[written by Herman Prager Jr. in the third-quarter 2019 American Submariner magazine. "Dutch" Prager served aboard Kingfish for war patrols nine through twelve. Reprinted with permission of American Submariner.]
On 12 October 1944 USS Kingfish (SS 234) departed Pearl Harbor on her ninth war patrol. Her brand new skipper, LCDR Talbot E. Harper, was new to her but not to the war effort. He had made five war patrols on USS Grayback (SS 208) and had most recently served as XO onboard USS Burrfish (SS 312). The crew was relaxed and confident as they got underway for
their assigned patrol area off the Bonin Islands. Kingfish’s crew had no way of knowing that they were about to play a small but important part on the fringe of one of the most critical sea battles of the entire war. Some historians claim it was the greatest naval engagement in the history of the world—the Battle of Leyte Gulf.
The battle took place October 23-25 and involved virtually all of the Japanese Navy in a desperate attempt to thwart the American landings on Luzon. A “decoy force” under Japanese Admiral Ozawa consisting of four carriers, three cruisers and a gaggle of destroyers had sailed south in an attempt to lure Admiral William “Bull” Halsey’s fast carrier force away from the main battle raging off Leyte. They were murderously treated by Halsey’s airmen, and the surviving ships retreated northward toward the island of Honshu, Japan from October 25-29. On the 24 October Kingfish sighted a heavily escorted Japanese freighter and sank her with two well-placed torpedoes. The escorts didn’t take too kindly to Kingfish’s treatment of Ikutagawa Maru as her 2500 tons quickly sank. One of her escorts sped up to evade Kingfish’s three torpedoes while others took reprisal, dropping a dozen depth charges in response, as Kingfish went deep and silently slipped away.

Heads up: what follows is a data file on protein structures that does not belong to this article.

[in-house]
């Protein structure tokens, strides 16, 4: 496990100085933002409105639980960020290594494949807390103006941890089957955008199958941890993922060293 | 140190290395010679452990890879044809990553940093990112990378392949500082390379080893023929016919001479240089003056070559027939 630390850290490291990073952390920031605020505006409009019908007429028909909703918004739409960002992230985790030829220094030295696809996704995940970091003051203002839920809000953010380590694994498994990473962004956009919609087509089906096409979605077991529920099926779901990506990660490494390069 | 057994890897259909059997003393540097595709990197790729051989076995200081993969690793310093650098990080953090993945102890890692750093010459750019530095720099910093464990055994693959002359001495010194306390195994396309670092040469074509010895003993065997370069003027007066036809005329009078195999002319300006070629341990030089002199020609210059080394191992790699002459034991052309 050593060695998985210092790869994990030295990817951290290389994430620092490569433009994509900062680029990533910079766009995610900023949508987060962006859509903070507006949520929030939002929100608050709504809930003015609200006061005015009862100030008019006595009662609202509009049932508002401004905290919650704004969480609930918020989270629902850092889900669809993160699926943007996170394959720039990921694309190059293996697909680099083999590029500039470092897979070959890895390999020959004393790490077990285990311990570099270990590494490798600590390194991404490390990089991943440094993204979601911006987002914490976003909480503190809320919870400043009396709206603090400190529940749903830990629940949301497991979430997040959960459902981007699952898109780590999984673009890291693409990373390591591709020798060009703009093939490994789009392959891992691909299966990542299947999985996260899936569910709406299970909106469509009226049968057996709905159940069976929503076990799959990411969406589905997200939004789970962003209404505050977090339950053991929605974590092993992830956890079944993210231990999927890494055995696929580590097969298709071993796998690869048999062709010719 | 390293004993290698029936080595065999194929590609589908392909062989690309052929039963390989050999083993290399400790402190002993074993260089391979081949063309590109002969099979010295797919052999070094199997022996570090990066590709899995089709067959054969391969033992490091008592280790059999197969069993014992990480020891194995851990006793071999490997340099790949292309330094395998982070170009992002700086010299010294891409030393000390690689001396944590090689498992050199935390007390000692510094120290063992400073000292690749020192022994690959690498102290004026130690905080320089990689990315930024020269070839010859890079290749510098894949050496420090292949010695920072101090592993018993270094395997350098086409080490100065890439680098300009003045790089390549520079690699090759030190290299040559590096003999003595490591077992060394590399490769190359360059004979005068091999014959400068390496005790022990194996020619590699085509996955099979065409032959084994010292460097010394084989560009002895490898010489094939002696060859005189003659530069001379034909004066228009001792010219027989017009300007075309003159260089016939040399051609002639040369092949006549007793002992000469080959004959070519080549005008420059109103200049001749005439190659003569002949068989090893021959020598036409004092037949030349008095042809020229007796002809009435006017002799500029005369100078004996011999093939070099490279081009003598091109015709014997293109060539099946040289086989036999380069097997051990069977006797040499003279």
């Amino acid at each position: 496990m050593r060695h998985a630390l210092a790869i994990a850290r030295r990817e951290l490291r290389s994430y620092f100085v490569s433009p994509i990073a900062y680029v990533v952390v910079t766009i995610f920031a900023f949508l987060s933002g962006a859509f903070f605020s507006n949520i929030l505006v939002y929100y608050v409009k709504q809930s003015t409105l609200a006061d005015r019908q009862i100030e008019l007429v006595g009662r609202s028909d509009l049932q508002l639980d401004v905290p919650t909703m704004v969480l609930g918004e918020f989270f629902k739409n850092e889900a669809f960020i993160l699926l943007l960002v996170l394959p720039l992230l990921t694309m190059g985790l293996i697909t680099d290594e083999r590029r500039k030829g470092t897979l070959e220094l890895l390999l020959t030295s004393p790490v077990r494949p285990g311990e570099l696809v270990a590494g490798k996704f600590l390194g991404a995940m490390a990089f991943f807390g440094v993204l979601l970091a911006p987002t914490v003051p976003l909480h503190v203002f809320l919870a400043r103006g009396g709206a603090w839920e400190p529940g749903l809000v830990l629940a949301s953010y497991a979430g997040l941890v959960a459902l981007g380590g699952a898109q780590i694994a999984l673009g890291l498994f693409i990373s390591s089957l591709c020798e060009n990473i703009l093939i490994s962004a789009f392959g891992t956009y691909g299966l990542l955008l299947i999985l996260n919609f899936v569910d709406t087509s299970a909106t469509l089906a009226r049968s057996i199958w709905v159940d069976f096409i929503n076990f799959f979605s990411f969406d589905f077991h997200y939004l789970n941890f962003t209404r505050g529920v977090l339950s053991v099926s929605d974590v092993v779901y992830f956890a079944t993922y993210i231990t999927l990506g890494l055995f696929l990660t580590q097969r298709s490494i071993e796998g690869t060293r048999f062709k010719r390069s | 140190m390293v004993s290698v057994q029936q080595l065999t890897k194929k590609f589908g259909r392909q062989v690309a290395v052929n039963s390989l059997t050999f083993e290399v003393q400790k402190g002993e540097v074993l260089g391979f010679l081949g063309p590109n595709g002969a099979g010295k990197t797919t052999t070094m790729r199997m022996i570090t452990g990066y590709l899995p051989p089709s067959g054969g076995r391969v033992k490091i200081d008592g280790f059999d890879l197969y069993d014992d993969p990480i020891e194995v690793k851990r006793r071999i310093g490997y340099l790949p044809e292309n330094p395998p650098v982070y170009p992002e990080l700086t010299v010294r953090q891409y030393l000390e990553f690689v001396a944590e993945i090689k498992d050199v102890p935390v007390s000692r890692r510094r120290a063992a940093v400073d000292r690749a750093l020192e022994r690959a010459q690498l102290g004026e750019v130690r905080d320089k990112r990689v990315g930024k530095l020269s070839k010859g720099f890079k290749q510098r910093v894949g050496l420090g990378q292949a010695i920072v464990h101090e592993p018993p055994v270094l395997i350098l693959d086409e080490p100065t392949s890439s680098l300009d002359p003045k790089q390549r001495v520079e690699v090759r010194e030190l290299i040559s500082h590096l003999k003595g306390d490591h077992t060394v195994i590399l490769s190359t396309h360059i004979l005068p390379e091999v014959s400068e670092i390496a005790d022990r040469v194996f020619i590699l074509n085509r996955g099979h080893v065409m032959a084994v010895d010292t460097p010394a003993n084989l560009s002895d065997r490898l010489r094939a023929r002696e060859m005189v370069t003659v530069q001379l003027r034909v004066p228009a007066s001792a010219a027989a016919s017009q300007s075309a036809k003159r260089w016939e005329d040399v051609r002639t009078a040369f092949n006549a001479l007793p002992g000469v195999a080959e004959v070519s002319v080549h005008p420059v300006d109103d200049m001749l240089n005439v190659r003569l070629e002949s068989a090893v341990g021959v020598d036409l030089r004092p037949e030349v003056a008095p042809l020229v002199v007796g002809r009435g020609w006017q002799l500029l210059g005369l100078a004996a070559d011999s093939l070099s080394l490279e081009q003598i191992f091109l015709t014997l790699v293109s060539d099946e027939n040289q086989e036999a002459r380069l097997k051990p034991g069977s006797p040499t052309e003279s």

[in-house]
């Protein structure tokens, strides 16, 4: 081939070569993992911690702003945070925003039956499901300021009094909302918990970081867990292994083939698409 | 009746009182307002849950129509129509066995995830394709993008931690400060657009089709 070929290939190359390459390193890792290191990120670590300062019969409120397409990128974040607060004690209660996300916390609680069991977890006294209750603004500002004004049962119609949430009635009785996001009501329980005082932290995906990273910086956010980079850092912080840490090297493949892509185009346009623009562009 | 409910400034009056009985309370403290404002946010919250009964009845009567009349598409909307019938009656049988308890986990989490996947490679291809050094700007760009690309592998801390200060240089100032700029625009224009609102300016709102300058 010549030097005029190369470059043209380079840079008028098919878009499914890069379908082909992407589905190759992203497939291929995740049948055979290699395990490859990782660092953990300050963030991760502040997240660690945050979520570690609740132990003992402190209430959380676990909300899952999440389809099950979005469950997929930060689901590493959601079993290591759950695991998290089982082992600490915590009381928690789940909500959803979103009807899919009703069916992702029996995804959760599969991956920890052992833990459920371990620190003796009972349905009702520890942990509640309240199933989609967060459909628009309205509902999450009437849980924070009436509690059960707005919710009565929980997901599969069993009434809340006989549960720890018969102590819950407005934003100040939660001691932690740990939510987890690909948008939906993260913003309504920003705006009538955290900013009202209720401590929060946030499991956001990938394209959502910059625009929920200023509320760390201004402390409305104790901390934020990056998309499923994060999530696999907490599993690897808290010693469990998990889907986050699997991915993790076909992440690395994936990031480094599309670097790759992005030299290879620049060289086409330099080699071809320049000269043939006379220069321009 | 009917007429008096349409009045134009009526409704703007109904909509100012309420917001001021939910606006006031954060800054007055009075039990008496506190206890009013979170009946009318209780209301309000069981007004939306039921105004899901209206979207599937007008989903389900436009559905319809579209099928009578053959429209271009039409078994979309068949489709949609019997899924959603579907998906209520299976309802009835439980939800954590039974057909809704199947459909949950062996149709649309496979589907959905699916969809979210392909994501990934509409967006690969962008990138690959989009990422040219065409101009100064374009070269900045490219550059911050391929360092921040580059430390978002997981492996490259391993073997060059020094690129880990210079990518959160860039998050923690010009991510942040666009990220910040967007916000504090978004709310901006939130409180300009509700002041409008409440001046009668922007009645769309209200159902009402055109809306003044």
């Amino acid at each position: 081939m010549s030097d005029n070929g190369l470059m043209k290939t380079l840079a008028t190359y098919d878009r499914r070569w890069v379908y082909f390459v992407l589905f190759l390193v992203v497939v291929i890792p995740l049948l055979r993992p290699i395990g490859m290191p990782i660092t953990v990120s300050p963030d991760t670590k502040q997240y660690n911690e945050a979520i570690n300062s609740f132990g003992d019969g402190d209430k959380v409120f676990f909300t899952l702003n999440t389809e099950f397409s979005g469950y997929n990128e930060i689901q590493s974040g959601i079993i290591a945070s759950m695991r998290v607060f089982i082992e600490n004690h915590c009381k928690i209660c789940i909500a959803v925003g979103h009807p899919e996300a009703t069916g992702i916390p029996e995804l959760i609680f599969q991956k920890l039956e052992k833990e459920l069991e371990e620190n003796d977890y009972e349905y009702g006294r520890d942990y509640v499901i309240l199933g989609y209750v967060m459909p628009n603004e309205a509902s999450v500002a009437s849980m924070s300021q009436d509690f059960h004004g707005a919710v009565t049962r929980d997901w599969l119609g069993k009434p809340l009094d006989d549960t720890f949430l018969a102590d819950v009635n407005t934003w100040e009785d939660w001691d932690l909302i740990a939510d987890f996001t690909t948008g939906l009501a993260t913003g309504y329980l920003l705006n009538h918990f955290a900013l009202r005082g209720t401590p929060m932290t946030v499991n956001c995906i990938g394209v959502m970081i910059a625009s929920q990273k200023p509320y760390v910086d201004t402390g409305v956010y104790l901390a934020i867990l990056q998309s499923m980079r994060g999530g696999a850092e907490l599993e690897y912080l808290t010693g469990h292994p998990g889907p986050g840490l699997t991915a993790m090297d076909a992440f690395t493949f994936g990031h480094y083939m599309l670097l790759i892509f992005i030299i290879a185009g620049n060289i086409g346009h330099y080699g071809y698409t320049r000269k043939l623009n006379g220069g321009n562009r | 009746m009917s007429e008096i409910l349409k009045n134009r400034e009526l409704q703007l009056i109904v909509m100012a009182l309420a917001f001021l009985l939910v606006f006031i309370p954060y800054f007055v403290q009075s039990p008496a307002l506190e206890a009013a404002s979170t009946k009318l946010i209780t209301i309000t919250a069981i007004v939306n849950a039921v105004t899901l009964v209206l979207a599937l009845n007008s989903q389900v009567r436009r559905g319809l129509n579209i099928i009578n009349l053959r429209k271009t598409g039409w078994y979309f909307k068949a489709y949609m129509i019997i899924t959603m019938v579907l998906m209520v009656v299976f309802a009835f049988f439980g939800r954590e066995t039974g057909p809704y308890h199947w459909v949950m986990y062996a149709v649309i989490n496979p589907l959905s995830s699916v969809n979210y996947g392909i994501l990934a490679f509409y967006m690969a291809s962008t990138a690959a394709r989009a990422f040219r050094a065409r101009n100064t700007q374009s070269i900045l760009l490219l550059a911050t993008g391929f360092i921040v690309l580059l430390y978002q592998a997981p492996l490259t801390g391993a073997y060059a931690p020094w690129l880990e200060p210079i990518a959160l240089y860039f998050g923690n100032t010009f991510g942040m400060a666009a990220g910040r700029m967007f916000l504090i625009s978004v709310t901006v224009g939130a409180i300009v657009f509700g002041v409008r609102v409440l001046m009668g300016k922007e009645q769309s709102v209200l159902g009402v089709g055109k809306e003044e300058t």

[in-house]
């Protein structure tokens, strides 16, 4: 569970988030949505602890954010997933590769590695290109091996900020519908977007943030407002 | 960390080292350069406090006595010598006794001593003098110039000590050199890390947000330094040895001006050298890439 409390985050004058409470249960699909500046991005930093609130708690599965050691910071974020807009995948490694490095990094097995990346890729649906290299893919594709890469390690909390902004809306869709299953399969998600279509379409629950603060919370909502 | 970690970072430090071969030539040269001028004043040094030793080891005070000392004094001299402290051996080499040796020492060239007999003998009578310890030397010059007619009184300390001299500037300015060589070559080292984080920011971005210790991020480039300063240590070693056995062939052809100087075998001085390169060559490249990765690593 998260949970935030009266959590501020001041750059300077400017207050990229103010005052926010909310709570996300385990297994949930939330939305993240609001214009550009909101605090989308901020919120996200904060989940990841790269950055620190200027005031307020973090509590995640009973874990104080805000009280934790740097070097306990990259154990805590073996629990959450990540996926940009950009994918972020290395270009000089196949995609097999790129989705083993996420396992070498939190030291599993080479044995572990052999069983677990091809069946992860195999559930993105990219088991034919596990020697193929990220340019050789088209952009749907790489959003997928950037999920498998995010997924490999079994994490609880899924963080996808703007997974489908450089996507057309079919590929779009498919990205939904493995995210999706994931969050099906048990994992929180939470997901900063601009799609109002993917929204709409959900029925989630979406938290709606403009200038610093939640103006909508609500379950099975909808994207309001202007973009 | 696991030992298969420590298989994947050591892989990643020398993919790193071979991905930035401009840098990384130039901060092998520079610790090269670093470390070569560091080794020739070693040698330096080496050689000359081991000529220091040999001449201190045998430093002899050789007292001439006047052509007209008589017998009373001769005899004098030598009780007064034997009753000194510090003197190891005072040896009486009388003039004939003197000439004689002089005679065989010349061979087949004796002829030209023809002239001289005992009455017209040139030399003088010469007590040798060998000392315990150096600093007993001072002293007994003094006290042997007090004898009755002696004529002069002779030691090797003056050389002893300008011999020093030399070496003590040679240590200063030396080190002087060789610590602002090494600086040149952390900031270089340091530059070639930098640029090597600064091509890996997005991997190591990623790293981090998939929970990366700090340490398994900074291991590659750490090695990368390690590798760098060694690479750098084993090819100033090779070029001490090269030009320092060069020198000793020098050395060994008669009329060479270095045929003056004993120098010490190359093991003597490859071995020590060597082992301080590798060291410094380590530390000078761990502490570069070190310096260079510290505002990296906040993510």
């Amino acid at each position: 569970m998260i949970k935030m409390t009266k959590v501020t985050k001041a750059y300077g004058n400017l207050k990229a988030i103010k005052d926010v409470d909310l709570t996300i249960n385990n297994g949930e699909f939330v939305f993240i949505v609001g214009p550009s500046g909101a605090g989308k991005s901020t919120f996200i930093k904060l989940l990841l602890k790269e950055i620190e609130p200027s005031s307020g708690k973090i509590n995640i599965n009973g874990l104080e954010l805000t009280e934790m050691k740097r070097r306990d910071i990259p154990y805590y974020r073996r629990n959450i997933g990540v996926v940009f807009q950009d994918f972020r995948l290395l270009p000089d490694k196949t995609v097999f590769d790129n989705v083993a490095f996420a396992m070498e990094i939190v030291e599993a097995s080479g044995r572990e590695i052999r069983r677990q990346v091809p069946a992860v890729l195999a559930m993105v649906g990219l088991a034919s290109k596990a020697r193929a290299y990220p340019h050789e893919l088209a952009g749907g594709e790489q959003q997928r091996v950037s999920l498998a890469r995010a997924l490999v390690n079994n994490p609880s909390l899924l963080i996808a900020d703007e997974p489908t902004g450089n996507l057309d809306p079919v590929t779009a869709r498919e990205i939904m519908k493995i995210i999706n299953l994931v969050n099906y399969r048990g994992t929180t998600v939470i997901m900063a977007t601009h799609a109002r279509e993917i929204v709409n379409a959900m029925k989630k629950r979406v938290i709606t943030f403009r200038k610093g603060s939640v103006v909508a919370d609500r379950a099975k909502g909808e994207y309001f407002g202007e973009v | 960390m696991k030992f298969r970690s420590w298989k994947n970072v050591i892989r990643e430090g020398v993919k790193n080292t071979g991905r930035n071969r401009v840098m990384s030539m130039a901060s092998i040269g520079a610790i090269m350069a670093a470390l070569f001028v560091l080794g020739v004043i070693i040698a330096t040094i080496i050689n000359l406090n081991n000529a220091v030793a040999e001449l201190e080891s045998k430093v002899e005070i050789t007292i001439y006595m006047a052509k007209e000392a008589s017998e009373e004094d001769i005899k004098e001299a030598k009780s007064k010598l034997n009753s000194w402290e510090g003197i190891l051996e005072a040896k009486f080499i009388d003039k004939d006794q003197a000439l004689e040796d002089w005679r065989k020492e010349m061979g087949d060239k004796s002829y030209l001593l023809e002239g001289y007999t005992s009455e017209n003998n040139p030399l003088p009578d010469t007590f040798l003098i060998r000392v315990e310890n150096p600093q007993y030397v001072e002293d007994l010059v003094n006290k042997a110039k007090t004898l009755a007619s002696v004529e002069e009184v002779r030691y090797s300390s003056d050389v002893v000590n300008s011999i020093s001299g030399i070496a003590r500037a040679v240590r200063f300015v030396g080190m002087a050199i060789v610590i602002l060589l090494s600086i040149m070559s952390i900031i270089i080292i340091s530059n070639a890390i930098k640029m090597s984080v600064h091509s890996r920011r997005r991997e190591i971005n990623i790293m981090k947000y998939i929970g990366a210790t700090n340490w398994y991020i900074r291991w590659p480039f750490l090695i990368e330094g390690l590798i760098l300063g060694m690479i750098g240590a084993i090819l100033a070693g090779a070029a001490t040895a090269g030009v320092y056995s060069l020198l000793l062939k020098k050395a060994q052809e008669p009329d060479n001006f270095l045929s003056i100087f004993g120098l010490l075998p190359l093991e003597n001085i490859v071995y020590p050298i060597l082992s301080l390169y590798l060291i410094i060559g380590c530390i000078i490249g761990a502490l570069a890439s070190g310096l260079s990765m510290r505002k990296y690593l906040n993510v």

Three days later Kingfish was patrolling a hundred miles from her successful attack location when she sighted two convoys: one of four ships, the other of two, headed in the same direction. A lone ship offered itself too, but it was headed the opposite way. Naturally, Kingfish went after the larger convoy, the “plum.” Her approach was interrupted by a fast escort
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[Text via University of Florida Digital Collections]